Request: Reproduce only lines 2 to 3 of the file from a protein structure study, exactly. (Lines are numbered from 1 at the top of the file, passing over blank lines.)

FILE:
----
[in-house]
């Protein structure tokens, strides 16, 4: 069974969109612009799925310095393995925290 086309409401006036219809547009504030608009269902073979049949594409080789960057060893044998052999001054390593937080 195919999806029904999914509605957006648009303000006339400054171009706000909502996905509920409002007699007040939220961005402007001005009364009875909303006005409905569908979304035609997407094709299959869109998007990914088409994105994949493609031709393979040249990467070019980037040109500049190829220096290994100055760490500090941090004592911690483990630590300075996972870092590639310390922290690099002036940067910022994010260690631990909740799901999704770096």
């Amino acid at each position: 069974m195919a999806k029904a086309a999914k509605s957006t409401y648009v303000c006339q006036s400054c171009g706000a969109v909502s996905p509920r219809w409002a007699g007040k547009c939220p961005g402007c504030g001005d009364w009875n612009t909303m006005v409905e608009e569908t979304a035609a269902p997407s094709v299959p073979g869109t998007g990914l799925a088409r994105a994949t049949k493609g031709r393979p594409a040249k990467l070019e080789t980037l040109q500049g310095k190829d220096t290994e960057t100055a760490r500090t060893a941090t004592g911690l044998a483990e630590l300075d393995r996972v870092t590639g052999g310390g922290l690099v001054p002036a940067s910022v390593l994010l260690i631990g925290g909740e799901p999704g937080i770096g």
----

């Protein structure tokens, strides 16, 4: 069974969109612009799925310095393995925290 086309409401006036219809547009504030608009269902073979049949594409080789960057060893044998052999001054390593937080 195919999806029904999914509605957006648009303000006339400054171009706000909502996905509920409002007699007040939220961005402007001005009364009875909303006005409905569908979304035609997407094709299959869109998007990914088409994105994949493609031709393979040249990467070019980037040109500049190829220096290994100055760490500090941090004592911690483990630590300075996972870092590639310390922290690099002036940067910022994010260690631990909740799901999704770096």
């Amino acid at each position: 069974m195919a999806k029904a086309a999914k509605s957006t409401y648009v303000c006339q006036s400054c171009g706000a969109v909502s996905p509920r219809w409002a007699g007040k547009c939220p961005g402007c504030g001005d009364w009875n612009t909303m006005v409905e608009e569908t979304a035609a269902p997407s094709v299959p073979g869109t998007g990914l799925a088409r994105a994949t049949k493609g031709r393979p594409a040249k990467l070019e080789t980037l040109q500049g310095k190829d220096t290994e960057t100055a760490r500090t060893a941090t004592g911690l044998a483990e630590l300075d393995r996972v870092t590639g052999g310390g922290l690099v001054p002036a940067s910022v390593l994010l260690i631990g925290g909740e799901p999704g937080i770096g």